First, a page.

This is pretty much how I feel. I have not, mercifully, had to endure a concentration camp, but chance certainly dealt Phoebe the most sh***y hand and I am without doubt suffering, Ralph and I both are, but I get to choose my response, I am not simply flotsam or jetsam at the mercy of this situation.
The concept of choice isn’t just limited to doing great or transformational things, far from it. For me it equally applies on a much simpler and everyday level, starting with the choice all bereaved parents face every day from the minute they wake each morning, to get up, or roll over…?
I could choose to not get up, but I don’t, or at least not on the vast majority of mornings, nor do the bereaved parents I have met along this journey so far, it might feel like an impossible slog, it might feel like we are accomplishing very little, but we get up, we keep going. Somehow we “just keep swimming”, trying, as I read recently, to “avoid the whirlpools” and this I believe, is an active choice which requires real courage. I worry that this opinion and perhaps everything I’ve written so far, might be viewed by some with scorn or even anger as the loss of a child can be utterly debilitating, frequently accompanied by the paralysing and frightening consequence of PTSD or complicated grief. For those in that situation, getting up, feels insurmountable, even breathing represents a challenge, but with this in mind, surely it demonstrates great strength and bravery as and when they succeed. Each task completed, however small can be the equivalent of climbing a mountain and that, to my mind should be applauded.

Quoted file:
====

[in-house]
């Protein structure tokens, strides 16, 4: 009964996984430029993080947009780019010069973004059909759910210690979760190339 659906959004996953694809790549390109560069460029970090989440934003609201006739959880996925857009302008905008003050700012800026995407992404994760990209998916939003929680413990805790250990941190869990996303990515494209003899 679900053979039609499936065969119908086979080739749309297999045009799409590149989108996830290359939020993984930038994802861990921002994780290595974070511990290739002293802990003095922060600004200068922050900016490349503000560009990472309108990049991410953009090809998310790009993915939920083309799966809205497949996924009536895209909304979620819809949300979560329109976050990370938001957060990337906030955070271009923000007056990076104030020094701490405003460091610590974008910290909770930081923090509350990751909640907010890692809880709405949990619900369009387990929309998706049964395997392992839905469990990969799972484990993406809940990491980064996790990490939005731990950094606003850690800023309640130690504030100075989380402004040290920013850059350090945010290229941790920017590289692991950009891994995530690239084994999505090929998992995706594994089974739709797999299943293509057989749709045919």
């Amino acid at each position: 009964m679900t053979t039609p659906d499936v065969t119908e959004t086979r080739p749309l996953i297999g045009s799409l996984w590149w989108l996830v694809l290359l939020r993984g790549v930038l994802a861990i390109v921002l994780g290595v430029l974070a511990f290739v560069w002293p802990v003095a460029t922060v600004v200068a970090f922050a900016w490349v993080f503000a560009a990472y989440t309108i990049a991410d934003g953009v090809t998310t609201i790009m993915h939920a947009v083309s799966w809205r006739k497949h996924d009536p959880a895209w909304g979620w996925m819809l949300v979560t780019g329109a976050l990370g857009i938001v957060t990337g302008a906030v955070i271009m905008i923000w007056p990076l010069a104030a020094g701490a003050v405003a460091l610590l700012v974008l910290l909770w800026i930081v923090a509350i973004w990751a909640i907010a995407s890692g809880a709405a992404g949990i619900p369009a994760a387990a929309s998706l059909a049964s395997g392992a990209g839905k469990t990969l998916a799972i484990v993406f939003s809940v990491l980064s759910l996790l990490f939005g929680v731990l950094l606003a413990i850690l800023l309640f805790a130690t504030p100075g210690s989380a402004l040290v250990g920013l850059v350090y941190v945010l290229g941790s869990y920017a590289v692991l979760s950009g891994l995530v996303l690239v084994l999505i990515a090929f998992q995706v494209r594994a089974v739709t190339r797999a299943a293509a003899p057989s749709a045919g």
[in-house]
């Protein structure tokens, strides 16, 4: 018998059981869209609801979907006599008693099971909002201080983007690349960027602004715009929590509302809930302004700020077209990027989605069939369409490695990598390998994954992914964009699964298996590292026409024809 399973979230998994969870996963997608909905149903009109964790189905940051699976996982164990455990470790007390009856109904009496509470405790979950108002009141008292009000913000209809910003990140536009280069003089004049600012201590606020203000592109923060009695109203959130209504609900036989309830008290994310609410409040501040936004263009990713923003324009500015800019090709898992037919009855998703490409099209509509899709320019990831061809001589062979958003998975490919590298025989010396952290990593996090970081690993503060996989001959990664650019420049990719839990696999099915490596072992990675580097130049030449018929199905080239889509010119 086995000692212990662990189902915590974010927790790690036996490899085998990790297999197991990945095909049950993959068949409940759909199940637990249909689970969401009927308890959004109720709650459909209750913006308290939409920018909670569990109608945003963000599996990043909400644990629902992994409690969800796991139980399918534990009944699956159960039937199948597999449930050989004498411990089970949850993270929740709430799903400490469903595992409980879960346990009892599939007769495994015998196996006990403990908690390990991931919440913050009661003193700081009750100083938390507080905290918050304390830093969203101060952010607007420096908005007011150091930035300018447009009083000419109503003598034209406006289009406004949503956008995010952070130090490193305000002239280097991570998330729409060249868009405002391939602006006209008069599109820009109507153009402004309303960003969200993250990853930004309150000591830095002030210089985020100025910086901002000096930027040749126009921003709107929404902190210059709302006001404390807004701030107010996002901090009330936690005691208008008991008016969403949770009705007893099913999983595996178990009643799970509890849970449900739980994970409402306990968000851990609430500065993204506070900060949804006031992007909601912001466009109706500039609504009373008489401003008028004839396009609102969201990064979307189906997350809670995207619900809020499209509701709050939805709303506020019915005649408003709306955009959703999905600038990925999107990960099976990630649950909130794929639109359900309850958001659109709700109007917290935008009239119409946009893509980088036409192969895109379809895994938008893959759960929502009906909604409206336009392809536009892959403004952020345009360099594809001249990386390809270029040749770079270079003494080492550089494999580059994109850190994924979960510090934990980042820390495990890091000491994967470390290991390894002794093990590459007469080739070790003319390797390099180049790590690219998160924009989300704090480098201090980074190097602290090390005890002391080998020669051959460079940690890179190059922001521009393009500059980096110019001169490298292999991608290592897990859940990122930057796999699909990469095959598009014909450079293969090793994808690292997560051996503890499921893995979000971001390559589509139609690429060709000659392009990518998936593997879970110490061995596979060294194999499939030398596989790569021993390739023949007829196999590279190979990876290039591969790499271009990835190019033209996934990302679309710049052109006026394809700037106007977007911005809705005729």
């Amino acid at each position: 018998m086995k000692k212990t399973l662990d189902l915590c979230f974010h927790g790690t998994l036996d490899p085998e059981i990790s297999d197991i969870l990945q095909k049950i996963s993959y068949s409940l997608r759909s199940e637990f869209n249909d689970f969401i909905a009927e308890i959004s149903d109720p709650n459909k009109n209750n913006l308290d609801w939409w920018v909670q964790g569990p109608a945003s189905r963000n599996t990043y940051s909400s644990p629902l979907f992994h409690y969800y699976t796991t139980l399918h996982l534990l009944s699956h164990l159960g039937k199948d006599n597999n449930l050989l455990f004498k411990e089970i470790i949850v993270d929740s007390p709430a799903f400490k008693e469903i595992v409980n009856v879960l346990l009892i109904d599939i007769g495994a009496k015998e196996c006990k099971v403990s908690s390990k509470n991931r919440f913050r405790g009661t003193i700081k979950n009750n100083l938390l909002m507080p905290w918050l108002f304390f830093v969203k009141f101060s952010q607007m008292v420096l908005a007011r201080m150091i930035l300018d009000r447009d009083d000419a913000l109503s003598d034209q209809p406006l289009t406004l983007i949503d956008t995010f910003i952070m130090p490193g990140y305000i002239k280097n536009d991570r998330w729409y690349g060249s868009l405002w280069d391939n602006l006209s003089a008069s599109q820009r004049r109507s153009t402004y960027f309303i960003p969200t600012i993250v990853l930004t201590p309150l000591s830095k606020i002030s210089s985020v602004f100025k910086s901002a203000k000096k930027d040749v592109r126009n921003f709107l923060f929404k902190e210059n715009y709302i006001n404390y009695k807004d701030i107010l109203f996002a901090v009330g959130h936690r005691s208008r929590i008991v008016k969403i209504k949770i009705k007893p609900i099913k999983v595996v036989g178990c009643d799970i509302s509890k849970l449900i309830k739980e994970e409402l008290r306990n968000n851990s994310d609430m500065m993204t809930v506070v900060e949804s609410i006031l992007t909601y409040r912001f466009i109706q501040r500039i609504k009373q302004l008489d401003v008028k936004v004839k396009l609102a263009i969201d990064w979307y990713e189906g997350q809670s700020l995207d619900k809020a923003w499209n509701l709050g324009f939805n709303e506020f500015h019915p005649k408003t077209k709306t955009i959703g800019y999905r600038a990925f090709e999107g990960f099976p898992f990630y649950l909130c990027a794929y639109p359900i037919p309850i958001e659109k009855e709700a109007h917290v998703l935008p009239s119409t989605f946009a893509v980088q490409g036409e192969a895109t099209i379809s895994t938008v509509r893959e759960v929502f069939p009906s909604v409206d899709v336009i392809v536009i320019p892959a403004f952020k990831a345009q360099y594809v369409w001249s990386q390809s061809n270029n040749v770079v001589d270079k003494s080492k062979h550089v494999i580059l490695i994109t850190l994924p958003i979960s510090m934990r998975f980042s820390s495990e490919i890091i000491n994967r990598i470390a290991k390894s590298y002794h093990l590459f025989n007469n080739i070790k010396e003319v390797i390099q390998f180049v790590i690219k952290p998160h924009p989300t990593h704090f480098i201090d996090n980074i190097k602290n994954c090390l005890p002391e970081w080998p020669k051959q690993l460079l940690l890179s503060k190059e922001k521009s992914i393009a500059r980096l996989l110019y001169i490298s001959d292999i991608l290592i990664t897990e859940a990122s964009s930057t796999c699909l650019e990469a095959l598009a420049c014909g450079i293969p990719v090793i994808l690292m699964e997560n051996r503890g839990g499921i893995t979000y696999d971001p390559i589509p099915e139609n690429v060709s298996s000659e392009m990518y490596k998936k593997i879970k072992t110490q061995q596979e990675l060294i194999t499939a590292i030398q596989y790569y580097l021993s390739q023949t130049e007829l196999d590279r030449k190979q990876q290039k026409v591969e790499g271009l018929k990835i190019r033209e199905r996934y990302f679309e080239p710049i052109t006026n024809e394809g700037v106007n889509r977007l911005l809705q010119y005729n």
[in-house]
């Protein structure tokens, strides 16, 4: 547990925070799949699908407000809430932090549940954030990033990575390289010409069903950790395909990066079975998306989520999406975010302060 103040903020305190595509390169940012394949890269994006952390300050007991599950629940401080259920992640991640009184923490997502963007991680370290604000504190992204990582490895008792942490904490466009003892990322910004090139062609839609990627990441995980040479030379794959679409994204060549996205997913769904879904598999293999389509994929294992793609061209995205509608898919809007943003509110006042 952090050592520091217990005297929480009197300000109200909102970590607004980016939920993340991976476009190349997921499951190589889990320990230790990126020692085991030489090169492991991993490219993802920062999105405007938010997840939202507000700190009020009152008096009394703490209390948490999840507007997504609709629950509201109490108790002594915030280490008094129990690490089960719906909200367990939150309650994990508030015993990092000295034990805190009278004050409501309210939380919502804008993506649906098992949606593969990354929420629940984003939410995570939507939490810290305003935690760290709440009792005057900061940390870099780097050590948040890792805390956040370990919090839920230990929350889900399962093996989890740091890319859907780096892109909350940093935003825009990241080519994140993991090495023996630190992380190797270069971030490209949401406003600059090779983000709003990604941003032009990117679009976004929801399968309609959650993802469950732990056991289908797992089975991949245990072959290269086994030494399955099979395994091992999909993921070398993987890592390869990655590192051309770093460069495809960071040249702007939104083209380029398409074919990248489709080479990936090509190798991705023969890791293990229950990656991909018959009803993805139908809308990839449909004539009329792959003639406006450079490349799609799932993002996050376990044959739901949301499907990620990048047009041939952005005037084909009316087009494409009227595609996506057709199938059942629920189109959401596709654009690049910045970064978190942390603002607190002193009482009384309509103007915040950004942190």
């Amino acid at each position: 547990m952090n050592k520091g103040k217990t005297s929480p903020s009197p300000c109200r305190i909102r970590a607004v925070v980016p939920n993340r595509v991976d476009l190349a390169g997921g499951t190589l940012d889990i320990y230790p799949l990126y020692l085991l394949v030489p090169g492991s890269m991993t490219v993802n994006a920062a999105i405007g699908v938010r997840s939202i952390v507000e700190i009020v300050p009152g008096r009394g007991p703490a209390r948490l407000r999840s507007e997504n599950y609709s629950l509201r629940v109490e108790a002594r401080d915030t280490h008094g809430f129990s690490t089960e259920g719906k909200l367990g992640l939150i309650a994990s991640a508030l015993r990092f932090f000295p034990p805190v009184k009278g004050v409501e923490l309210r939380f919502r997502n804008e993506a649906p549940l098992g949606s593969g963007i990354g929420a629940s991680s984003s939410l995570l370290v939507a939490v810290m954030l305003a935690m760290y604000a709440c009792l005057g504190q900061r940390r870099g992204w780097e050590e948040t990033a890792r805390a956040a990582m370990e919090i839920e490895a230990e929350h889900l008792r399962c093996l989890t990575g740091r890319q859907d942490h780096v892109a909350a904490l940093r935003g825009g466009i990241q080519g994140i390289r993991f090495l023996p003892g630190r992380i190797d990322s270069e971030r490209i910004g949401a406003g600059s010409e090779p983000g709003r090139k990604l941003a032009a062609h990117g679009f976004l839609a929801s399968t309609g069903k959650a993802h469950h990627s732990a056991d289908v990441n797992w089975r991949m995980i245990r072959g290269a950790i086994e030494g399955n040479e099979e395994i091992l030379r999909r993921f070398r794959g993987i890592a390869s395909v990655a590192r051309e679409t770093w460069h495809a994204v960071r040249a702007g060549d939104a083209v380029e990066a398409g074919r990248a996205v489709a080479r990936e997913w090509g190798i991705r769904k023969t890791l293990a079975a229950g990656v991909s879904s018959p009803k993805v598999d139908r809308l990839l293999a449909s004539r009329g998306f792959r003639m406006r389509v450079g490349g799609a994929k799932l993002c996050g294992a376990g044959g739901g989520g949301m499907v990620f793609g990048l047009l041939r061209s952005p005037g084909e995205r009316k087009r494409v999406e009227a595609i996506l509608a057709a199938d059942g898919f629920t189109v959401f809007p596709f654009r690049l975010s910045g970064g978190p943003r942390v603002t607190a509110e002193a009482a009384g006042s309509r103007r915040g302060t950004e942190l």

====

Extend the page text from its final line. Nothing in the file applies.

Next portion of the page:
So when I am offered those controversial words, rather than reject being told I’m brave or strong, as platitudes, I believe them. These statements are intended as words of love and encouragement and I grab that with both hands. Initially, I too looked downwards and shook my head, but not any more. I find that it benefits me so much more to accept their words. I draw strength from them to replenish my self-belief and my self esteem. They keep me going and fuel my determination, they help me lift my head up and provide a valuable boost, filling my heart with love and pride so that I can look forwards, believing that I can survive and, perhaps longer term even grow and thrive…
So if these opinions remain solid, why have my opinions on holidays changed and how?
Don’t get me wrong I haven’t done a complete U turn on things; I still vehemently believe we are entitled to experience the joy and the respite a holiday should offer. If the shoe were on the other foot we would readily say to someone else post tragedy, that they deserved a holiday as a reprieve from great pain, so with a self compassionate mindset, I believe we should try to grant ourselves permission to take pleasure from things like holidays, without any sense of the incumbent guilt that can accompany the idea of having fun following the loss of a child. But as much as I believe I’m entitled to enjoy life and as much as I feel I am making some progress with my battle to overcome the overwhelming sense of guilt that I have felt following Phoebe’s death, believing I’m entitled to enjoy a holiday and actually enjoying a holiday or at least the kind of holiday we opted for on this occasion, are two very different things….